This article was originally posted on LinkedIn as part of a series in which LinkedIn Influencers share their secrets to being more productive.
When the clock is ticking (which it always is) and I know I have a limited amount of time to produce a great impact, I look for the “simple switch” that can make the biggest impact. As I attempt to de-clutter my mind, it becomes easier to see the one simple solution that’s almost always right there. The “simple switch” creates a cascading effect, addressing multiple problems with one resolution and increasing my productivity exponentially. Problems might be multifaceted and complex, but solutions don’t need to be.
Take malaria. The disease has been around for thousands of years (possibly the killer of King Tut!) and when I signed on to help the United Nations defeat it, one million children were dying every year from a mosquito bite. These deaths were occurring largely in Africa, often in remote places with poor access to treatment, which itself was frequently ineffective. And yet, malaria is preventable. How? With a “switch” that weighs and costs less than a pizza pie: an insecticide-treated bed net.
This lifesaving tool costs less than $5 and protects up to two people each night, for up to three years. Because the mosquito that transmits malaria bites humans only from the late evening through dawn, when most people are in bed, it provides the most effective protection against the disease. Furthermore, the net is impregnated with insecticide, which kills mosquitoes on contact, not only protecting the individuals inside the net, but protecting the community at large by helping to eliminate the vector, or carrier, of the disease. The mosquito net has not only been a powerful switch for how we approach and implement malaria control, but it’s a big hook for how we share the story and advocate for the resources to save lives. The tangible net — providing protection from the mosquito bites we all can relate to — became an icon for defeating malaria. The simplicity of the net was distilled into “$10 buys a net, saves a child’s life” (the price has since fallen). Elevated public awareness made it more feasible for government leaders to increase funding, and funding was and continues to be the essential component in combating malaria. This has led to the delivery of over 500 million mosquito nets, which have helped to halve child mortality from the disease.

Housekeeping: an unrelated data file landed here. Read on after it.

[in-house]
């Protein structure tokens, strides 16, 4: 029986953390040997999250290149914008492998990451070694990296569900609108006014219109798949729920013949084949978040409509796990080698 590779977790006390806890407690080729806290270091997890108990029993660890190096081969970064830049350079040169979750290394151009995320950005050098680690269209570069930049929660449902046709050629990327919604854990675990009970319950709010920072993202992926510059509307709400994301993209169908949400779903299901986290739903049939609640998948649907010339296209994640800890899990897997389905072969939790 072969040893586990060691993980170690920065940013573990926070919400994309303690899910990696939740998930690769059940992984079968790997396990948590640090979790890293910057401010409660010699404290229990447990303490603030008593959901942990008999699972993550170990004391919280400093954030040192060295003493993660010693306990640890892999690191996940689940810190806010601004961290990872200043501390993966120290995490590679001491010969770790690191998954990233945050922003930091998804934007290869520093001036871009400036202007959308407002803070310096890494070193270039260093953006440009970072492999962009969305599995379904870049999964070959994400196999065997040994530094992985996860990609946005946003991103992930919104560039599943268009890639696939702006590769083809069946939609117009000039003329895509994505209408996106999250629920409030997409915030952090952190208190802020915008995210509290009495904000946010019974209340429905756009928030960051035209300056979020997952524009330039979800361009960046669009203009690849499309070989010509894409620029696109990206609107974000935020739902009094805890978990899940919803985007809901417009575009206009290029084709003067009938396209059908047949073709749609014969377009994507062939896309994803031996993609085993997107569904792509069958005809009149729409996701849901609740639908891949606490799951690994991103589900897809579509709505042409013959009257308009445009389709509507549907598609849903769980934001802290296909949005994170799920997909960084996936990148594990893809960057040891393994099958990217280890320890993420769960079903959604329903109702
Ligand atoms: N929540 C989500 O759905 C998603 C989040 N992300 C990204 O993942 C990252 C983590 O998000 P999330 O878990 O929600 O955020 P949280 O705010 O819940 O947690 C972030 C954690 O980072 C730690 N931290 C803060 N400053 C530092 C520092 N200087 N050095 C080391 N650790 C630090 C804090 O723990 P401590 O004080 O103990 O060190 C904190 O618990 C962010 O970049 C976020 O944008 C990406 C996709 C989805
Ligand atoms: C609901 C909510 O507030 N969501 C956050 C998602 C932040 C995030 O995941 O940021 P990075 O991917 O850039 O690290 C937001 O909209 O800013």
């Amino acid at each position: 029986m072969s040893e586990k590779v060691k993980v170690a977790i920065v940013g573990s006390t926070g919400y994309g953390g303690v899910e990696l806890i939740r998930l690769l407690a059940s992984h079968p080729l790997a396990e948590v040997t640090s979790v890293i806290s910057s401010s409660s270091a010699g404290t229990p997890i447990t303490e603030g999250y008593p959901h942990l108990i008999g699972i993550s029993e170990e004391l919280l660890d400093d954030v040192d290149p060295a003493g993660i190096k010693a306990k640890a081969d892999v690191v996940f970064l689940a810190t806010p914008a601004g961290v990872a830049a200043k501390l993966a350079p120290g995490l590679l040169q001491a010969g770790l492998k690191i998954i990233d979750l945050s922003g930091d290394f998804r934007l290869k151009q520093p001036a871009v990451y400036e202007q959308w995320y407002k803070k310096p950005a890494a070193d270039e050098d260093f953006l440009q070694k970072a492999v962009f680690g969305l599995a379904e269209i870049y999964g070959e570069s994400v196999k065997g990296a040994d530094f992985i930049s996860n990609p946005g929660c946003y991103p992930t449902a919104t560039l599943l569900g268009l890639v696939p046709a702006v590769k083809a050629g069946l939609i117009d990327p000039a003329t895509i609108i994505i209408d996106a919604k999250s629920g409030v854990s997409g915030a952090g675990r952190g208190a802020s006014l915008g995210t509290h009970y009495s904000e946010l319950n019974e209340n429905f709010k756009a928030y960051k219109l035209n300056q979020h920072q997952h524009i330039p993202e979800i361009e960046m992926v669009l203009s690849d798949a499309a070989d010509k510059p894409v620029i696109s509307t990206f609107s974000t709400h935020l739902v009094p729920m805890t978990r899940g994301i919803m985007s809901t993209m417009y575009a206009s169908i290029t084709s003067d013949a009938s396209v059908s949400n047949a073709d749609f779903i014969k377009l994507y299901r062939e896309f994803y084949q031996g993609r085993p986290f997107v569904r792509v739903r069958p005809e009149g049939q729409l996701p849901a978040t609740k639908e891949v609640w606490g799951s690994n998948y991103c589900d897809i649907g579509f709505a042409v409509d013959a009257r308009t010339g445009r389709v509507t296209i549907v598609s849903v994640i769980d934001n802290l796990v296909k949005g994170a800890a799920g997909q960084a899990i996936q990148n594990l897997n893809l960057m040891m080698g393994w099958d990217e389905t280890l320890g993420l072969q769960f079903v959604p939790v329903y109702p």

Something that seemed hopeless was transformed by focusing on an already proven intervention. By leading with the bed net we’ve swept the other interventions, like diagnostic tests and treatment, along with the momentum.
Five years ago when I was in Benin, a small west African country, one of forty four African countries beset by malaria, the President asked me to help him develop a malaria strategy. It dawned on me that, much like Florida orange growers, African countries should form a cooperative. We now have forty nine heads of state who are members of that new cooperative – the African Leaders Malaria Alliance (“ALMA”). They meet twice a year and share best practices, joint procurement, legislative principles, etc. ALMA’s leadership and existence has greatly reduced the frequency of my and my team’s visits to Africa. Another “simple switch to be flipped” that has completely changed how the fight against malaria is organized.
Sometimes the best way to be productive is to sit back and quietly look for that one simple switch. It can change your life, and from my experience, potentially the lives of millions more.